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Dennis Lee Hamblin v. R.E. Barnes


March 9, 2012




Dennis Lee Hamblin, a state prisoner, proceeds pro se with a petition for writ of habeas corpus pursuant to 28 U.S.C. § 2254. Hamblin stands convicted of voluntary manslaughter and an accompanying firearm use enhancement pursuant to a guilty plea as part of a negotiated plea agreement in the Yuba County Superior court, case number F-03-000521. Hamblin claims he suffered an error of constitutional magnitude when the court imposed an upper term sentence for the firearm enhancement based on judicial fact finding.

The petition, answer, and Hamblin's traverse are before the court and the matter is submitted for decision. The sentencing claim is without merit. For the reasons that follow, it is recommended that the petition be denied.


The victim, Michael Martinez, and Hamblin were friends. Martinez nevertheless suspected that Hamblin had burglarized his apartment while Martinez was in jail. On August 14, 2003, between 9:00 and 10:00 p.m., an acquaintance drove Martinez to Hamblin's house. Martinez found Hamblin in a neighbor's garage and accused him of committing the burglary. Hamblin denied culpability. A heated argument ensued, after which Martinez left.

Later that night, Martinez and two other men returned to Hamblin's residence. As they drove past his house, Hamblin signaled for them to stop and instructed Martinez to get out of the car. Martinez got out of the car and approached Hamblin. Martinez reached for his pocket. Hamblin pulled out a semiautomatic firearm and shot Martinez several times, causing him to fall. Martinez got up and attempted to retreat to the car, but Hamblin continued to fire, delivering several more shots at close range including one to the head at point blank range. Martinez suffered twelve gunshot wounds, six of which were fatal.

Hamblin was charged by information with first degree murder and personal discharge of a firearm causing great bodily injury or death. The matter proceeded to jury trial where Hamblin presented a defense that he believed that Martinez was armed and about to shoot him. An expert testified that individuals in traumatic situations, such as police officers, are often unaware of how many shots they fired in self-defense. The jury acquitted Hamblin of first degree murder but reached an impasse on lesser included offenses. The trial court declared a mistrial.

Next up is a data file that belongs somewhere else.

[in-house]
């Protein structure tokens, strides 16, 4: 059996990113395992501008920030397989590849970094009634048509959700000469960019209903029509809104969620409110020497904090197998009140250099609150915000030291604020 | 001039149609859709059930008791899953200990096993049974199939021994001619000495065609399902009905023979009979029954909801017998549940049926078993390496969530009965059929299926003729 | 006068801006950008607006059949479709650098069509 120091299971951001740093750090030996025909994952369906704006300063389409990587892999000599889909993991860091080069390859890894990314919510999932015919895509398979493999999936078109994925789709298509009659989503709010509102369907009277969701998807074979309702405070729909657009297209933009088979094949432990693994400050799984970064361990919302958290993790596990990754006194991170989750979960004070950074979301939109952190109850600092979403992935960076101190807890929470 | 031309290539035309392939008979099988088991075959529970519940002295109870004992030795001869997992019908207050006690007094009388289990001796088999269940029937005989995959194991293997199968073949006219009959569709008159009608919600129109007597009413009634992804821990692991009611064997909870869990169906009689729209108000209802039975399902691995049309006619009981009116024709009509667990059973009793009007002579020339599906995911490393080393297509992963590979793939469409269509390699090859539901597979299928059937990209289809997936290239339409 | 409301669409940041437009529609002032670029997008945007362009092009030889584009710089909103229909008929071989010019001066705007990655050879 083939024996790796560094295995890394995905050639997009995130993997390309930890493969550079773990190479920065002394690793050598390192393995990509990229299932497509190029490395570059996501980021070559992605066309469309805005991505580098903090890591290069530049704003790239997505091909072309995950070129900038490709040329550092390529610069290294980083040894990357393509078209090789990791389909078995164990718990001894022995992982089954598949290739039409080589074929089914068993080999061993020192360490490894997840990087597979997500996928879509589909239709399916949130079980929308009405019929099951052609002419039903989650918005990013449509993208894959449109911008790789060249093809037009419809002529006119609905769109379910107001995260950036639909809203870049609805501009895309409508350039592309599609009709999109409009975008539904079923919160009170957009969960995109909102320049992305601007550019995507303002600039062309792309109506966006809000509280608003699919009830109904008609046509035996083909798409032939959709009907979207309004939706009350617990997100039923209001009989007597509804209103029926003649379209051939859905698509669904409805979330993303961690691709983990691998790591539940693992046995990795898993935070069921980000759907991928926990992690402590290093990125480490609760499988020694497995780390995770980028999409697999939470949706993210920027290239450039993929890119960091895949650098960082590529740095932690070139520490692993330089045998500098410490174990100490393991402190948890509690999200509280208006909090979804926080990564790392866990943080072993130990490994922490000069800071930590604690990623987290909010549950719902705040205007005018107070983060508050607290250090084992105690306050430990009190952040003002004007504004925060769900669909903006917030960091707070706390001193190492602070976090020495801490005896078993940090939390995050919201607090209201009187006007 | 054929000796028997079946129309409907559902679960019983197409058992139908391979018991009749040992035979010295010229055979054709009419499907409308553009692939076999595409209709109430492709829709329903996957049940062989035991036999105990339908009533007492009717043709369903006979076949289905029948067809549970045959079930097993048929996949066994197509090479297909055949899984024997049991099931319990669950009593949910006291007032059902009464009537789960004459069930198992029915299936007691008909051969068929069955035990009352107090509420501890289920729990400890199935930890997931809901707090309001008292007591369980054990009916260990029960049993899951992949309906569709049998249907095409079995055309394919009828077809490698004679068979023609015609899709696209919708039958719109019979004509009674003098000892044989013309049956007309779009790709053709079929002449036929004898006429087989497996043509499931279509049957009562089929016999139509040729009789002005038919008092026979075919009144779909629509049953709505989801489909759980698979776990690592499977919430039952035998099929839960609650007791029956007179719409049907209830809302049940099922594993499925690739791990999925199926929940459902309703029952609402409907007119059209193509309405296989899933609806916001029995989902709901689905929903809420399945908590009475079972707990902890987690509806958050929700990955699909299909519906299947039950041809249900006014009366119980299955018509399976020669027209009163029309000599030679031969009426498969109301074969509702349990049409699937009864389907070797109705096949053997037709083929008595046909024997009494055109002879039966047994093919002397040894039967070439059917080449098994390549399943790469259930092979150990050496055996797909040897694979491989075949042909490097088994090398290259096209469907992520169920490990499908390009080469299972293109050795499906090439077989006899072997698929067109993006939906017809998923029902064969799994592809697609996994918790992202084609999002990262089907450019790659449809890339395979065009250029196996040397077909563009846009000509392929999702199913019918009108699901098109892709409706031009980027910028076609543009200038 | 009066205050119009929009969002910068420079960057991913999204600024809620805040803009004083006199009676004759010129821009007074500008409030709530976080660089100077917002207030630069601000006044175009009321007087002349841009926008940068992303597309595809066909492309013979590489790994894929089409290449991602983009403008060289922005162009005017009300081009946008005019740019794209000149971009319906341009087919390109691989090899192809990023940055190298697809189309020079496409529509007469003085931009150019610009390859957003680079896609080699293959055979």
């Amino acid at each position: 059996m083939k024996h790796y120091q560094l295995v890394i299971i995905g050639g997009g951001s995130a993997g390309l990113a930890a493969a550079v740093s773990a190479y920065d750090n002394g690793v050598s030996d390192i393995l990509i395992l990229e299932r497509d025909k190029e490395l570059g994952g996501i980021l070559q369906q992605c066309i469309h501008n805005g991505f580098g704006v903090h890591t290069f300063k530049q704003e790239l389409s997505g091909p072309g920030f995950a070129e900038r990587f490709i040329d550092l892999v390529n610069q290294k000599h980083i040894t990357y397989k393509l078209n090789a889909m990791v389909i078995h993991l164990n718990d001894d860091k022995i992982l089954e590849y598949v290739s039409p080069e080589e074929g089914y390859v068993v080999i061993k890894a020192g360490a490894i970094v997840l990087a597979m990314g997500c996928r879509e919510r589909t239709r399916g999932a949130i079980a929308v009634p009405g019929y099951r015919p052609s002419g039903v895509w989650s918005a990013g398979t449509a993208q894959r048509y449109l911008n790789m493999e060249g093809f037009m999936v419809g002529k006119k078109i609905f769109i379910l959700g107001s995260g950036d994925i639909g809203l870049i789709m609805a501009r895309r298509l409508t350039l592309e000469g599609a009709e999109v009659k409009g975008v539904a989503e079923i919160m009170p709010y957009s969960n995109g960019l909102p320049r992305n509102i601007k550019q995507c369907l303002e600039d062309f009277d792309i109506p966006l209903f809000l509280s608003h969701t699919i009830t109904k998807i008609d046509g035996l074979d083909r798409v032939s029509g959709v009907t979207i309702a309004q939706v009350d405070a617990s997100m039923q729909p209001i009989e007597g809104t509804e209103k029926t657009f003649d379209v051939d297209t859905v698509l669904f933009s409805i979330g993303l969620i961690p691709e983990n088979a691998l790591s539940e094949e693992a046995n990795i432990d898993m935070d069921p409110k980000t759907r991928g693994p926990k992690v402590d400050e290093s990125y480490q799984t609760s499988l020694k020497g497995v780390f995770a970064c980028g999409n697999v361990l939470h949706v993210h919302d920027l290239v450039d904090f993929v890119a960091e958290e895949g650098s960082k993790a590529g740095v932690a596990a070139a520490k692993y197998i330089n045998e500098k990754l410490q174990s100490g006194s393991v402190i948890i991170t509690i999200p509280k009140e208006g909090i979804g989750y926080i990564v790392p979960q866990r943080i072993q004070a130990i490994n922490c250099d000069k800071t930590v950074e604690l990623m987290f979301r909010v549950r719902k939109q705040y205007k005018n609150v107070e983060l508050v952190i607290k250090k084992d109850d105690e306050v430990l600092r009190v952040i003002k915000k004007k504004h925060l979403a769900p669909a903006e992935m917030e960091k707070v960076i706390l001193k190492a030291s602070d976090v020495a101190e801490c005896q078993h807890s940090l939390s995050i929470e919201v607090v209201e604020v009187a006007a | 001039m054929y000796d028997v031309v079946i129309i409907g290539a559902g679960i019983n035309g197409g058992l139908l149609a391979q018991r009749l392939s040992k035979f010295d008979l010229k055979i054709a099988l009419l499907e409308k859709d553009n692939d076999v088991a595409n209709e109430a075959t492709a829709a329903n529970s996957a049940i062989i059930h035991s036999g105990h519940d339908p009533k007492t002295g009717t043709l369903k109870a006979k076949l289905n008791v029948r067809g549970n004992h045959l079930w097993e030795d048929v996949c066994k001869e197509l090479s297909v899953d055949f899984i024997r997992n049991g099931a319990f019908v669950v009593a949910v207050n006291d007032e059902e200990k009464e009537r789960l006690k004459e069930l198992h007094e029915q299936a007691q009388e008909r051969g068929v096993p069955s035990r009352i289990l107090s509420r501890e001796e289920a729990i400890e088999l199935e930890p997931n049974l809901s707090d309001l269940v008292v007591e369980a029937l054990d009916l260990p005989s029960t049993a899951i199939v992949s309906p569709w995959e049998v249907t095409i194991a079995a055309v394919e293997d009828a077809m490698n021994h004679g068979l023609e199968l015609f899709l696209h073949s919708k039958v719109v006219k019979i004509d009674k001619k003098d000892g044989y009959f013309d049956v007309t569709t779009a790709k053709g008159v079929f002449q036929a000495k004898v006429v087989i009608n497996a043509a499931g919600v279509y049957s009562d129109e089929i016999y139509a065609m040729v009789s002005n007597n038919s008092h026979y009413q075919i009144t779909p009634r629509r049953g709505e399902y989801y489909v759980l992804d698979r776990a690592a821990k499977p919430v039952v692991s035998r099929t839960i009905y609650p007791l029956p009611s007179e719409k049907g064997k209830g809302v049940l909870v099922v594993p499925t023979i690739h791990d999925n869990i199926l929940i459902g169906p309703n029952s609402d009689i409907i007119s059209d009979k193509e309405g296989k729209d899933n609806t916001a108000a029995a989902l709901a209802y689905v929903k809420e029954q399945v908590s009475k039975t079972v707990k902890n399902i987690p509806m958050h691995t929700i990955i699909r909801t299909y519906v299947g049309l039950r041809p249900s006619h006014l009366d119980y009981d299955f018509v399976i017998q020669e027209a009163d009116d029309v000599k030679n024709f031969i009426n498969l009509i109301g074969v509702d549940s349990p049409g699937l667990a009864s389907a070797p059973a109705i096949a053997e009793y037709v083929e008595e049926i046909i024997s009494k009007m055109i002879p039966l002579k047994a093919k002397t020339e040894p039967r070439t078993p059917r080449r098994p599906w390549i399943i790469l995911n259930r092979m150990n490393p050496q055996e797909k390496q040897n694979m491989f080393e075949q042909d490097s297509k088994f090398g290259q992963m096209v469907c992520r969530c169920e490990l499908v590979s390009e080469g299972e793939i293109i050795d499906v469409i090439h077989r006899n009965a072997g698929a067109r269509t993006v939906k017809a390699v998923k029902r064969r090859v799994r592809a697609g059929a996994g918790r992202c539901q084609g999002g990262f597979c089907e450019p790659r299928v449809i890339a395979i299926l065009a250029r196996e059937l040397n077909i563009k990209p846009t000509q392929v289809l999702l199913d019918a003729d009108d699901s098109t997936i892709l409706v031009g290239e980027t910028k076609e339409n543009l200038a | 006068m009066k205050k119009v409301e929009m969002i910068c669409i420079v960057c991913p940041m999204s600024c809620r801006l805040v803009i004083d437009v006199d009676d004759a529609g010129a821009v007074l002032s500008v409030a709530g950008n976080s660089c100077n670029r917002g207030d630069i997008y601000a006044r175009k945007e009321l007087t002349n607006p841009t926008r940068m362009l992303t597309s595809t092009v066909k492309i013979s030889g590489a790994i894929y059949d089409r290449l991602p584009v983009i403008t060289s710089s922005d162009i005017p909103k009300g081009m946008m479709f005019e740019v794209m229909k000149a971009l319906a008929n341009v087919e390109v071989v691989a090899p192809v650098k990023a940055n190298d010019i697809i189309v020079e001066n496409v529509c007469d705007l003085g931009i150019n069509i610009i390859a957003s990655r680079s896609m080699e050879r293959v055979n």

Hamblin subsequently pleaded guilty to voluntary manslaughter pursuant to a negotiated agreement and admitted the enhancement alleging personal use of a firearm. He was sentenced to an aggregate term of sixteen years in state prison, based on the middle term of six years for voluntary manslaughter plus an upper term enhancement of ten years for the use of a firearm.

Hamblin appealed to the California Court of Appeal, Third Appellate District, case number C049026 where his conviction and sentence were affirmed. The California Supreme Court denied a petition for review. Hamblin sought habeas corpus relief in state court which was likewise denied. The parties agree that Hamblin exhausted state court remedies with respect to the claim presented.


An application for writ of habeas corpus by a person in custody under judgment of a state court can be granted only for violations of the Constitution or laws of the United States.

28 U.S.C. § 2254(a); see also Peltier v. Wright, 15 F.3d 860, 861 (9th Cir. 1993); Middleton v. Cupp, 768 F.2d 1083, 1085 (9th Cir. 1985) (citing Engle v. Isaac, 456 U.S. 107, 119 (1982)). This petition for writ of habeas corpus was filed after the effective date of, and thus is subject to, the Antiterrorism and Effective Death Penalty Act of 1996 ("AEDPA"). Lindh v. Murphy, 521 U.S. 320, 326 (1997); see also Weaver v. Thompson, 197 F.3d 359 (9th Cir. 1999). Under the AEDPA, federal habeas corpus relief is also precluded for any claim decided on the merits in state court proceedings unless the state court's adjudication of the claim:

(1) resulted in a decision that was contrary to, or involved an unreasonable application of, clearly established Federal law, as determined by the Supreme Court of the United States; or

(2) resulted in a decision that was based on an unreasonable determination of the facts in light of the evidence presented in the State court proceeding.

28 U.S.C. § 2254(d); see also Penry v. Johnson, 532 U.S. 782, 792-93 (2001); Williams v. Taylor, 529 U.S. 362, 402-03 (2000); Lockhart v. Terhune, 250 F.3d 1223, 1229 (9th Cir. 2001). It is the habeas corpus petitioner's burden to show the state court's decision was either contrary to or an unreasonable application of federal law. Woodford v. Visciotti, 537 U.S. 19, 25 (2002).


Habmlin claims the trial court unconstitutionally imposed an upper term sentence on the firearm use enhancement in violation of the Sixth Amendment, the Fourteenth Amendment, and the rule of Blakely v. Washington, 542 U.S. 296 (2004).